How to Safely Store Your Pumped or Expressed Breast Milk

Everything you need to know about how to ensure safe and correct storage for your breast milk.

By Sophia Smith

As a first-time mom, building up a stock of breast milk has been a saviour in so many situations. 

On nights when I desperately needed extra sleep, it allowed my partner to take overnight feeds. When heading out for a long overdue dinner with friends, I could rest assured that my baby was well-fed. When I considered my return to work, I had enough milk stashed to ensure that my baby would always get the best possible nutrition. 

Creating a stock of your expressed or pumped breast milk is a fantastic way to ensure your baby gets all the benefits of your liquid gold when you’re not around. However, storing your milk correctly is crucial for retaining nutrients, maximizing immunological benefits, and preserving its antioxidant qualities. 

That’s why I’ve put together this guide on how to ensure safe & correct storage of your liquid gold. 

What should I store my expressed or pumped breast milk in? 

Many moms use breast milk bags for storing their milk. These are specially designed to prevent leaks and are more durable than other types of plastic storage bags. Typically, they’re also printed with a space to write your baby’s name, the date & time of storage, and the quantity of milk. All important info for when you’re building up your stock!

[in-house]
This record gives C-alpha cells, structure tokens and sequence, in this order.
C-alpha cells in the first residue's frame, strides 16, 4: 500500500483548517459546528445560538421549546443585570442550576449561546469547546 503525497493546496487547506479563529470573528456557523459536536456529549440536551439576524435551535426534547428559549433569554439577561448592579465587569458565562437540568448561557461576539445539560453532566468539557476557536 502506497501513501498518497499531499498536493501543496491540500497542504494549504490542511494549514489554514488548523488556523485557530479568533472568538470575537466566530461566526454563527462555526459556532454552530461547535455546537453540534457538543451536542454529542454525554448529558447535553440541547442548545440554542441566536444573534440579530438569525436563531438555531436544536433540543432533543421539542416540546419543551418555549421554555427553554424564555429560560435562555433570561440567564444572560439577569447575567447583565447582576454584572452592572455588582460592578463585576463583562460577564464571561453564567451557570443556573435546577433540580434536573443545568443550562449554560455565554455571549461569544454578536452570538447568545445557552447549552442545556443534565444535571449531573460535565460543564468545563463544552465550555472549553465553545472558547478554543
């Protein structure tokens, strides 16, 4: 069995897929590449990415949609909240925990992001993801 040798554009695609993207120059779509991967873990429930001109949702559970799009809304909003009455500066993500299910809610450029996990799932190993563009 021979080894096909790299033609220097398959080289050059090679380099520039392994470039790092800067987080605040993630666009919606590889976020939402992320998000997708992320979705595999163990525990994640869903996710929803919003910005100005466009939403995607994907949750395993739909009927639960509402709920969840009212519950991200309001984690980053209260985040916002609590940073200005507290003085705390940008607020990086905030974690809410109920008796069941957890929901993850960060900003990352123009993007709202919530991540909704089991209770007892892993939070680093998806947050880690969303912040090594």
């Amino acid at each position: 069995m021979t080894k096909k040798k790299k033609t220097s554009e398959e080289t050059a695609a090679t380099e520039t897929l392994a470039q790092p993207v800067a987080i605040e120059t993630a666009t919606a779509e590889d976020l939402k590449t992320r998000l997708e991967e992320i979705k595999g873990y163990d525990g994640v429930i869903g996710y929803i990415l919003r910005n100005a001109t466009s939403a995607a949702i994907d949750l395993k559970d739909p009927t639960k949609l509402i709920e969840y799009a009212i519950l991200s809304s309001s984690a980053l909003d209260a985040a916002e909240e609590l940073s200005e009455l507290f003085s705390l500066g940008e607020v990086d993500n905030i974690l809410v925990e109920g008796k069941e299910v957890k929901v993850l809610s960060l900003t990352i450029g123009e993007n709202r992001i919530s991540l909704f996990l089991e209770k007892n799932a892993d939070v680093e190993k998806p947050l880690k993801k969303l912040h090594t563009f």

To avoid potential toxins when using plastic breast milk storage containers, it’s recommended to use containers that are not made with Bisphenol-A (BPA) - a potential endocrine disruptor. Certain types of plastic can even destroy essential nutrients in your milk, so it’s always best to stick to containers or bags which are specifically for human milk. 

Some mothers choose to avoid plastics altogether. Instead, they opt for storing in freezer-safe glass bottles. In this case, always make sure that lids are well-fitting and can be sealed tightly. And before storing your milk in glass bottles, they should be washed in hot, soapy water, and air dried before use.

It’s worth noting that ALL milk should be dated and labelled before storage. If you’re sending your baby to a nursery or daycare, labelling with their name is a must. 

How can I safely store my breast milk? 

There are three main ways to store your breast milk; keep it at room temperature (for quick use), refrigerate it, or freeze it. 

Storing your breast milk at room temperature: